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Sanofi releases new diabetes app for children

Published on 05/09/14 at 04:44pm

Sanofi Diabetes has launched a new mobile game aimed at educating children, teachers, parents and carers about living with type 1 diabetes at school.

In ‘Mission T1D’, players make their way through a number of levels by earning points, with each level containing short illustrated messages and educational videos about living with type I diabetes (T1D).  

Topics of the videos include ‘Everyday life with T1D’ and ‘How to have a healthy diet’. There is also a quiz that tests children’s knowledge and understanding of living with T1D.

Sanofi says that it also intends the app and quiz to be used in a classroom setting to spread wider understanding about T1D among the peers of children with diabetes.

Rebecca Reeve, head of professional relations at Sanofi Diabetes, says: “We are committed to making a difference to the lives of children who are struggling with the challenge of managing diabetes, especially in an environment where they can easily be made to feel different.”

Sanofi is one of the world’s largest insulin manufacturers, with its biggest seller Lantus making around $8 billion a year – although recently Lantus has been outmatched in clinical trials by Lilly’s basal.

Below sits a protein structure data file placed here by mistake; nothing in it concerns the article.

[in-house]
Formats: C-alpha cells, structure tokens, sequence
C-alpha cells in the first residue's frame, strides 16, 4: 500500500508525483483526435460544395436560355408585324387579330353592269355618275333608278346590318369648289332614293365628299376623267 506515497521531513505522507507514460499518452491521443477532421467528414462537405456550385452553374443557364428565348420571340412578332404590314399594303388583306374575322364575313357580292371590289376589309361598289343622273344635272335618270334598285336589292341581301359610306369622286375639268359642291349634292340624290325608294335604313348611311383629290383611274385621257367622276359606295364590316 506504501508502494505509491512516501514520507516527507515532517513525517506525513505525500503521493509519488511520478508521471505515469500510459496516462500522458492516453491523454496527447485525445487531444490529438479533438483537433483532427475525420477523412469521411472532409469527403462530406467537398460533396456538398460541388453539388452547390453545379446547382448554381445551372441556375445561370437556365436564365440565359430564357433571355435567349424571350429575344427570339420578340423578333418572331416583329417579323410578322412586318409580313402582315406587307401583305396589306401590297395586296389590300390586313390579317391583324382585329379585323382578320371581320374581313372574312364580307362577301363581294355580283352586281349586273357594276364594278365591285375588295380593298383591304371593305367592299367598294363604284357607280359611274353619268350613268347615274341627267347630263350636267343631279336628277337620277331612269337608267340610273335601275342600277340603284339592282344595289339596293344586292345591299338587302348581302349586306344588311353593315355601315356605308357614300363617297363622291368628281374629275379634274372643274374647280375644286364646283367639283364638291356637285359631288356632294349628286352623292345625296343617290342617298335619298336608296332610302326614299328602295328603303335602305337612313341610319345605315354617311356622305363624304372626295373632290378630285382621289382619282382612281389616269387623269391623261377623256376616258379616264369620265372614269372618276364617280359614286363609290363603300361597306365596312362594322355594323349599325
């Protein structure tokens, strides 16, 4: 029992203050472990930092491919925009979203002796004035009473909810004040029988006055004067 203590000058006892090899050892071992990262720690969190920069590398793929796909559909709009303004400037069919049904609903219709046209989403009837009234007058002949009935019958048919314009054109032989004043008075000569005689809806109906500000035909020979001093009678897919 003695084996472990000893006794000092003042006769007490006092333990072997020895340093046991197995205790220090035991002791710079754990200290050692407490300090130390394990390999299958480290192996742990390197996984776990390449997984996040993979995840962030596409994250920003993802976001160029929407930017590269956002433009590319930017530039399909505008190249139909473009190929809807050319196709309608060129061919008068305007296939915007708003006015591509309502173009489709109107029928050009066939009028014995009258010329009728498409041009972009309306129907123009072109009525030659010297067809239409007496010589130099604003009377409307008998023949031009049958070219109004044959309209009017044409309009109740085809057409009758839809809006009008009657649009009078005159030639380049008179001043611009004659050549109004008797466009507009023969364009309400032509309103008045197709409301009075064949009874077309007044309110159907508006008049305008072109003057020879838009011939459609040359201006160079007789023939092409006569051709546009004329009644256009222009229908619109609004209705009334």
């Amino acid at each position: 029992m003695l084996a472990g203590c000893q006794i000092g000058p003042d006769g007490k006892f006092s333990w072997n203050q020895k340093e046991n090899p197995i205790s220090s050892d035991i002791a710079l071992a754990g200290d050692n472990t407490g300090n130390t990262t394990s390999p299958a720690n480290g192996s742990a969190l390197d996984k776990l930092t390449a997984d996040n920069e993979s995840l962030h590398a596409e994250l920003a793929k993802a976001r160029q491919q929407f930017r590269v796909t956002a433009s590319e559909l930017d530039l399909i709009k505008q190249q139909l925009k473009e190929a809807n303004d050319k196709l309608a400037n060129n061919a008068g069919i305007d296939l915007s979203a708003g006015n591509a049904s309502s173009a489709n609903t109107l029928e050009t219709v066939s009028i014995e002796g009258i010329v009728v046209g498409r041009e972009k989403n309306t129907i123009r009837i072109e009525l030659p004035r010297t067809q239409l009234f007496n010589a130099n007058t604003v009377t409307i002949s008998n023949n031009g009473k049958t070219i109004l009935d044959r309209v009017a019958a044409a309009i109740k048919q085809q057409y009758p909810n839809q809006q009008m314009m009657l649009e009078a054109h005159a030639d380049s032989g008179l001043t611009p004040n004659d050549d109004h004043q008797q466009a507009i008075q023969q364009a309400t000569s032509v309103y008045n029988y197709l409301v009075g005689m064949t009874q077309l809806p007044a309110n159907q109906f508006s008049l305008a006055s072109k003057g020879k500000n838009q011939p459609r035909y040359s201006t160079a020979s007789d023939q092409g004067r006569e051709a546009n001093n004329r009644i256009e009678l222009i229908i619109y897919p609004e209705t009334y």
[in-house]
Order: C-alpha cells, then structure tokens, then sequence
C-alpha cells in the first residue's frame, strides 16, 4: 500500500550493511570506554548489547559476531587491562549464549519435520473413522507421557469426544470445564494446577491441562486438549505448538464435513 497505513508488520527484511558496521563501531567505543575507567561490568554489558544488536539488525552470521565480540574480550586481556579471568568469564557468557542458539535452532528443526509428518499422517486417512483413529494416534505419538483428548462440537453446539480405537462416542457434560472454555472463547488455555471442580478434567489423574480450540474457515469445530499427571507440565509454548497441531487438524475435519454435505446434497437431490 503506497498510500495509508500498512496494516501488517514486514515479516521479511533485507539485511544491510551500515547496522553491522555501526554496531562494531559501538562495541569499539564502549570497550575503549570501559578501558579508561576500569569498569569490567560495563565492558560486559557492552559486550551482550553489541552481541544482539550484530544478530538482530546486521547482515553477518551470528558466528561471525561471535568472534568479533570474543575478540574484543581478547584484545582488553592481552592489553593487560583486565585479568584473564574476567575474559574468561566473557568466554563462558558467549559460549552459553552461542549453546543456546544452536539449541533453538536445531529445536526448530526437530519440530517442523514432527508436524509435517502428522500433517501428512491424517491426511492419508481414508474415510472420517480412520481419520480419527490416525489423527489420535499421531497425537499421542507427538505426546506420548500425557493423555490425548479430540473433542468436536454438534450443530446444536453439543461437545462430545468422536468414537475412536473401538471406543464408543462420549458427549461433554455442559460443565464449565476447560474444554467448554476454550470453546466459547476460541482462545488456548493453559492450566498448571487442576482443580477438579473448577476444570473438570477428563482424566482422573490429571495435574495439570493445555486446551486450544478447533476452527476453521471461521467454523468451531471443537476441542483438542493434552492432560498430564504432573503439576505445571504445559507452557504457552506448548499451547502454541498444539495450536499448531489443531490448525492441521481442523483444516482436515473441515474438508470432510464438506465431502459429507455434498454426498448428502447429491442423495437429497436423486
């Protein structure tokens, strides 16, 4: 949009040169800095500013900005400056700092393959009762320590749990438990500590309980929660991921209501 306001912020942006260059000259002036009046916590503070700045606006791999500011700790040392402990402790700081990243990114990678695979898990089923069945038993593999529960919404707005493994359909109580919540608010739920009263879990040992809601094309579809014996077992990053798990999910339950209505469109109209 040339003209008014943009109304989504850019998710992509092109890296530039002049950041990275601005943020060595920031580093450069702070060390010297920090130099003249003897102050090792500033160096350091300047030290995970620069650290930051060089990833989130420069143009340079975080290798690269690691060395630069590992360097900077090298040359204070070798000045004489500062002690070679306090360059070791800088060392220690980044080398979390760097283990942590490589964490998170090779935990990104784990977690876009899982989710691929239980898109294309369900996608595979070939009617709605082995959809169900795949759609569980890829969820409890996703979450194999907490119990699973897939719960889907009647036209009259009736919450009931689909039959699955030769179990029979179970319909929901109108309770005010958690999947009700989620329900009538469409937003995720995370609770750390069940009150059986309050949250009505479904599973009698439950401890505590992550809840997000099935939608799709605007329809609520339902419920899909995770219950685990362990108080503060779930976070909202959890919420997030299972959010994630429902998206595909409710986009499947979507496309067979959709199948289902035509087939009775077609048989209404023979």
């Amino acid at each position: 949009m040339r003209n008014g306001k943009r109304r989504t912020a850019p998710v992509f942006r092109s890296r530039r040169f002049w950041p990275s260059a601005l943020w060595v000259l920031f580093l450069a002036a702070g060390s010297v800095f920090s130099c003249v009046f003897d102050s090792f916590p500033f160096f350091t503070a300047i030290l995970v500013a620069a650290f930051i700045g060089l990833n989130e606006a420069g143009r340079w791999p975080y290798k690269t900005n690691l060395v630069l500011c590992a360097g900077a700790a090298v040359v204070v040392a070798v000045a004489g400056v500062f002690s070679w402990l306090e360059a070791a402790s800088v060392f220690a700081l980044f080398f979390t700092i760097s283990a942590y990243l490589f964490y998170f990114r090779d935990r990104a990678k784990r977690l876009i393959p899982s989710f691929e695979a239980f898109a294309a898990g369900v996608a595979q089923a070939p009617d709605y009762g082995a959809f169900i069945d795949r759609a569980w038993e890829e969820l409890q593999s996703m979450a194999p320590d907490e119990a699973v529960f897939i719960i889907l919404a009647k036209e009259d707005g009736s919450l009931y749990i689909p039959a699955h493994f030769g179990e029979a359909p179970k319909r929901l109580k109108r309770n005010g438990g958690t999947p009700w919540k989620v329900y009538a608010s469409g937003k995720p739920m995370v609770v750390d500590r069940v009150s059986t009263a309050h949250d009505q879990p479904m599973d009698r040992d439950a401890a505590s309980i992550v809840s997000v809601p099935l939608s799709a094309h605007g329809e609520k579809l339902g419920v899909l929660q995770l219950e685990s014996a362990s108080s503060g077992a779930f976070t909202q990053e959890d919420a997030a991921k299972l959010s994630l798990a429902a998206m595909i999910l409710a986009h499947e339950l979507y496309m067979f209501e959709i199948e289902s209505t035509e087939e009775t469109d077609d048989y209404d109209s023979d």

The French firm is one of several pharma companies who have tried out gamification. One of the first examples was Boehringer Ingelheim’s Facebook game Syrum.

This has since been followed by efforts from companies such as Cancer Research UK and Lilly – although Lilly’s online board game ‘Destination Discovery’ has been criticised by analyst Donald Light as providing ‘misinformation’ in the guise of ‘right answers’.

These games often provide a new method of delivering disease awareness campaigns to the public, which act as an alternative way of communicating with patients about a company’s work in regions where they are unable to directly advertise their products to patients.

This is not even the first diabetes-related game from Sanofi – last year the company released ‘Monster Manor’, an app where children with diabetes were rewarded for testing themselves more regularly.

The game has been shortlisted in the in the Health Service Journal (HSJ) Value in Healthcare Awards. Mission T1D is now available for free on Apple’s iOS, Android and PC devices.

George Underwood

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